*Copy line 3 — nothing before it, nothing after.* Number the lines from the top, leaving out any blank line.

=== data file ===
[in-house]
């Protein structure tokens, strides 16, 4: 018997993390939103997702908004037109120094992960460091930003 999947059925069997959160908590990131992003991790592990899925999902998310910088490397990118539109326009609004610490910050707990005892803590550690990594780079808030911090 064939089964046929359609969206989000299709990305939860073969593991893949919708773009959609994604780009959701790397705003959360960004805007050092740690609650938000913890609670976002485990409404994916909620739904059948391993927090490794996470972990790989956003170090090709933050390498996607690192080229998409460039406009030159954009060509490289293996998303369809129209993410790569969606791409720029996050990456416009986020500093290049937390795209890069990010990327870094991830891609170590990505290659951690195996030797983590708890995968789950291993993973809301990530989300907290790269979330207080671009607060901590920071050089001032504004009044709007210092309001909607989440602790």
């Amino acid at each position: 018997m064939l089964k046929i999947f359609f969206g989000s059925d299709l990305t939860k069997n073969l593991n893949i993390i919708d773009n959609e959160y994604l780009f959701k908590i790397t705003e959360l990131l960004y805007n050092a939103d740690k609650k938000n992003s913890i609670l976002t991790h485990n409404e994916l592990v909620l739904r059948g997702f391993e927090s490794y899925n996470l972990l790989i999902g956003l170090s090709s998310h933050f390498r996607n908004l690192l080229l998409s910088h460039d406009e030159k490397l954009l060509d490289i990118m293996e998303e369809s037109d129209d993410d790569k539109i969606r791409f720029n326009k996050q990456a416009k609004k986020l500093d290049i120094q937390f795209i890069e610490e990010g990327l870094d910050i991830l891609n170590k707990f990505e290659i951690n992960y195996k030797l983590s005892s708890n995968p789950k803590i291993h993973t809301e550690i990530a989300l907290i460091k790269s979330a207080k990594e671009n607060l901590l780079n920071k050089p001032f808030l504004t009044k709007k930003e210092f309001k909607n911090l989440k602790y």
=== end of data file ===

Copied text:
């Amino acid at each position: 018997m064939l089964k046929i999947f359609f969206g989000s059925d299709l990305t939860k069997n073969l593991n893949i993390i919708d773009n959609e959160y994604l780009f959701k908590i790397t705003e959360l990131l960004y805007n050092a939103d740690k609650k938000n992003s913890i609670l976002t991790h485990n409404e994916l592990v909620l739904r059948g997702f391993e927090s490794y899925n996470l972990l790989i999902g956003l170090s090709s998310h933050f390498r996607n908004l690192l080229l998409s910088h460039d406009e030159k490397l954009l060509d490289i990118m293996e998303e369809s037109d129209d993410d790569k539109i969606r791409f720029n326009k996050q990456a416009k609004k986020l500093d290049i120094q937390f795209i890069e610490e990010g990327l870094d910050i991830l891609n170590k707990f990505e290659i951690n992960y195996k030797l983590s005892s708890n995968p789950k803590i291993h993973t809301e550690i990530a989300l907290i460091k790269s979330a207080k990594e671009n607060l901590l780079n920071k050089p001032f808030l504004t009044k709007k930003e210092f309001k909607n911090l989440k602790y």